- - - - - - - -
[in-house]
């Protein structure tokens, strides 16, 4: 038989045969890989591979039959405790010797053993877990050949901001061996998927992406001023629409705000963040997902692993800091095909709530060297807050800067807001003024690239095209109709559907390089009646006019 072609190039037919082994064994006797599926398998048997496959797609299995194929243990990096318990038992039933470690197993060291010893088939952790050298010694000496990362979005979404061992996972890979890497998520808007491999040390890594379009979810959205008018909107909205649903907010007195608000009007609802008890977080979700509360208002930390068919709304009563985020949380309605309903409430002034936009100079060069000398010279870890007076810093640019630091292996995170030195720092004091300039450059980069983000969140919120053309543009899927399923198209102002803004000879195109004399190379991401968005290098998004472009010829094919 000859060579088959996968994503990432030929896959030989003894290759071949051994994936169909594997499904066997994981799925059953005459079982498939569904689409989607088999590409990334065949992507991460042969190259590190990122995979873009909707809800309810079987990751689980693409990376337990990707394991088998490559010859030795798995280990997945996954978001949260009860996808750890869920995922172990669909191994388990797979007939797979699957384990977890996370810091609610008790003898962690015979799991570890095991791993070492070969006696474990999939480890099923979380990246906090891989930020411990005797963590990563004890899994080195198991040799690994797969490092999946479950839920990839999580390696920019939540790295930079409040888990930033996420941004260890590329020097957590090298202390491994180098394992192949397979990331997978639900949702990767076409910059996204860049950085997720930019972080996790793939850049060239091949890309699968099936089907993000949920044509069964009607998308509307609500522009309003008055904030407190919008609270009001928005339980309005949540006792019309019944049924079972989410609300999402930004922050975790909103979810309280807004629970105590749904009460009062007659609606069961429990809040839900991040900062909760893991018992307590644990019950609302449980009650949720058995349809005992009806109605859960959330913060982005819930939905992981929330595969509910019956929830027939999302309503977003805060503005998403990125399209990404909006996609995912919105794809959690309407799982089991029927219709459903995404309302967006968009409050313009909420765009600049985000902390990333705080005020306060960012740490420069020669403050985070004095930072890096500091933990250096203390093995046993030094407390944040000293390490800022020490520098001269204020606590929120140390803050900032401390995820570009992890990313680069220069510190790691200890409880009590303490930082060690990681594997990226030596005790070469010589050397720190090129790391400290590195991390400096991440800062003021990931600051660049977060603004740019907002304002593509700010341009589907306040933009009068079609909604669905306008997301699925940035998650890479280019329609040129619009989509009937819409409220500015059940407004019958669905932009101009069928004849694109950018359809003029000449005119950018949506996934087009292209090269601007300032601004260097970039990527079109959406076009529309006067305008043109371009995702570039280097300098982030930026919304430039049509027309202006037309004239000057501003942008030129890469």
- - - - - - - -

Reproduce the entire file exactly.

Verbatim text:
[in-house]
């Protein structure tokens, strides 16, 4: 038989045969890989591979039959405790010797053993877990050949901001061996998927992406001023629409705000963040997902692993800091095909709530060297807050800067807001003024690239095209109709559907390089009646006019 072609190039037919082994064994006797599926398998048997496959797609299995194929243990990096318990038992039933470690197993060291010893088939952790050298010694000496990362979005979404061992996972890979890497998520808007491999040390890594379009979810959205008018909107909205649903907010007195608000009007609802008890977080979700509360208002930390068919709304009563985020949380309605309903409430002034936009100079060069000398010279870890007076810093640019630091292996995170030195720092004091300039450059980069983000969140919120053309543009899927399923198209102002803004000879195109004399190379991401968005290098998004472009010829094919 000859060579088959996968994503990432030929896959030989003894290759071949051994994936169909594997499904066997994981799925059953005459079982498939569904689409989607088999590409990334065949992507991460042969190259590190990122995979873009909707809800309810079987990751689980693409990376337990990707394991088998490559010859030795798995280990997945996954978001949260009860996808750890869920995922172990669909191994388990797979007939797979699957384990977890996370810091609610008790003898962690015979799991570890095991791993070492070969006696474990999939480890099923979380990246906090891989930020411990005797963590990563004890899994080195198991040799690994797969490092999946479950839920990839999580390696920019939540790295930079409040888990930033996420941004260890590329020097957590090298202390491994180098394992192949397979990331997978639900949702990767076409910059996204860049950085997720930019972080996790793939850049060239091949890309699968099936089907993000949920044509069964009607998308509307609500522009309003008055904030407190919008609270009001928005339980309005949540006792019309019944049924079972989410609300999402930004922050975790909103979810309280807004629970105590749904009460009062007659609606069961429990809040839900991040900062909760893991018992307590644990019950609302449980009650949720058995349809005992009806109605859960959330913060982005819930939905992981929330595969509910019956929830027939999302309503977003805060503005998403990125399209990404909006996609995912919105794809959690309407799982089991029927219709459903995404309302967006968009409050313009909420765009600049985000902390990333705080005020306060960012740490420069020669403050985070004095930072890096500091933990250096203390093995046993030094407390944040000293390490800022020490520098001269204020606590929120140390803050900032401390995820570009992890990313680069220069510190790691200890409880009590303490930082060690990681594997990226030596005790070469010589050397720190090129790391400290590195991390400096991440800062003021990931600051660049977060603004740019907002304002593509700010341009589907306040933009009068079609909604669905306008997301699925940035998650890479280019329609040129619009989509009937819409409220500015059940407004019958669905932009101009069928004849694109950018359809003029000449005119950018949506996934087009292209090269601007300032601004260097970039990527079109959406076009529309006067305008043109371009995702570039280097300098982030930026919304430039049509027309202006037309004239000057501003942008030129890469």